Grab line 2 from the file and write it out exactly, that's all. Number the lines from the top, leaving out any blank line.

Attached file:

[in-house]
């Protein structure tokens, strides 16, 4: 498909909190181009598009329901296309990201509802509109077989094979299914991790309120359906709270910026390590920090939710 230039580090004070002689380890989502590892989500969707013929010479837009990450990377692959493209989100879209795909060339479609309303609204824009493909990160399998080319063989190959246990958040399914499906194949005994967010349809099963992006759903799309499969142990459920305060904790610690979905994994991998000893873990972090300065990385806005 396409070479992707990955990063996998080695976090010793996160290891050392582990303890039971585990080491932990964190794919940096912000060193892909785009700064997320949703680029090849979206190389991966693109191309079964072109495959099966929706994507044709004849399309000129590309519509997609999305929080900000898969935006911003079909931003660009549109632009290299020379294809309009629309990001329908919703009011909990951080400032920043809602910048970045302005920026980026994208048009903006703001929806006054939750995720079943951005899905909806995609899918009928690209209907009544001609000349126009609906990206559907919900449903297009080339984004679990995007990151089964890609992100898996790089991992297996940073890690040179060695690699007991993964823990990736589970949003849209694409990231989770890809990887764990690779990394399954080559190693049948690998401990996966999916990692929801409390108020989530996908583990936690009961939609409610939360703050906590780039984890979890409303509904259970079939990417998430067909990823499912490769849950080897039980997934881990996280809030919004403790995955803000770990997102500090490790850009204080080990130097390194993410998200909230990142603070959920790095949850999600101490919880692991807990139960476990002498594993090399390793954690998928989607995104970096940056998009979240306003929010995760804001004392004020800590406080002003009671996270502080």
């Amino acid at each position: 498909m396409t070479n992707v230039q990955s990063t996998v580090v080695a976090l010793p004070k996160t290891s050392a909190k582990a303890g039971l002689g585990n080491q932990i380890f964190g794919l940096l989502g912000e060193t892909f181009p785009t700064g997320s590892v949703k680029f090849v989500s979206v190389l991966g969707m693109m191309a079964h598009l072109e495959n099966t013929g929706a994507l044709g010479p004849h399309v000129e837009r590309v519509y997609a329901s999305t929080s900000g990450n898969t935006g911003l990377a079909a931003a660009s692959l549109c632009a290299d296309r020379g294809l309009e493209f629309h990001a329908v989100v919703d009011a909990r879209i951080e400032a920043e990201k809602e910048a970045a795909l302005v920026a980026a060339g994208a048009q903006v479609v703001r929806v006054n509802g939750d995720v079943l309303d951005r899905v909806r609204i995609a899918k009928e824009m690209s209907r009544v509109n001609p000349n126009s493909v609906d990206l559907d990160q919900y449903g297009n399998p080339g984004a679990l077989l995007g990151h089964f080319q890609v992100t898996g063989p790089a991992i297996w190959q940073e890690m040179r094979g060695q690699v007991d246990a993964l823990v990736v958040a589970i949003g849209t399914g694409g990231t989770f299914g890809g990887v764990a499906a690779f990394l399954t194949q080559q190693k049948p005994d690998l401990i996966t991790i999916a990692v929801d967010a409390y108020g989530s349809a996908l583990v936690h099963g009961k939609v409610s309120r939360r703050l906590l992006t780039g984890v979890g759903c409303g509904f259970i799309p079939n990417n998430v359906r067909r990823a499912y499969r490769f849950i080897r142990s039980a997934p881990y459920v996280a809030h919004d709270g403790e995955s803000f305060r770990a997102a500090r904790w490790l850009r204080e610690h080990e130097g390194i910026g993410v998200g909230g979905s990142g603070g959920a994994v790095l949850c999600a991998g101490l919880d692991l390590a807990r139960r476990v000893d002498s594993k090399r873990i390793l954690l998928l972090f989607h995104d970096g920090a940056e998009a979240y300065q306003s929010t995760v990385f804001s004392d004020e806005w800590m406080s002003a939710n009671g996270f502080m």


């Protein structure tokens, strides 16, 4: 498909909190181009598009329901296309990201509802509109077989094979299914991790309120359906709270910026390590920090939710 230039580090004070002689380890989502590892989500969707013929010479837009990450990377692959493209989100879209795909060339479609309303609204824009493909990160399998080319063989190959246990958040399914499906194949005994967010349809099963992006759903799309499969142990459920305060904790610690979905994994991998000893873990972090300065990385806005 396409070479992707990955990063996998080695976090010793996160290891050392582990303890039971585990080491932990964190794919940096912000060193892909785009700064997320949703680029090849979206190389991966693109191309079964072109495959099966929706994507044709004849399309000129590309519509997609999305929080900000898969935006911003079909931003660009549109632009290299020379294809309009629309990001329908919703009011909990951080400032920043809602910048970045302005920026980026994208048009903006703001929806006054939750995720079943951005899905909806995609899918009928690209209907009544001609000349126009609906990206559907919900449903297009080339984004679990995007990151089964890609992100898996790089991992297996940073890690040179060695690699007991993964823990990736589970949003849209694409990231989770890809990887764990690779990394399954080559190693049948690998401990996966999916990692929801409390108020989530996908583990936690009961939609409610939360703050906590780039984890979890409303509904259970079939990417998430067909990823499912490769849950080897039980997934881990996280809030919004403790995955803000770990997102500090490790850009204080080990130097390194993410998200909230990142603070959920790095949850999600101490919880692991807990139960476990002498594993090399390793954690998928989607995104970096940056998009979240306003929010995760804001004392004020800590406080002003009671996270502080």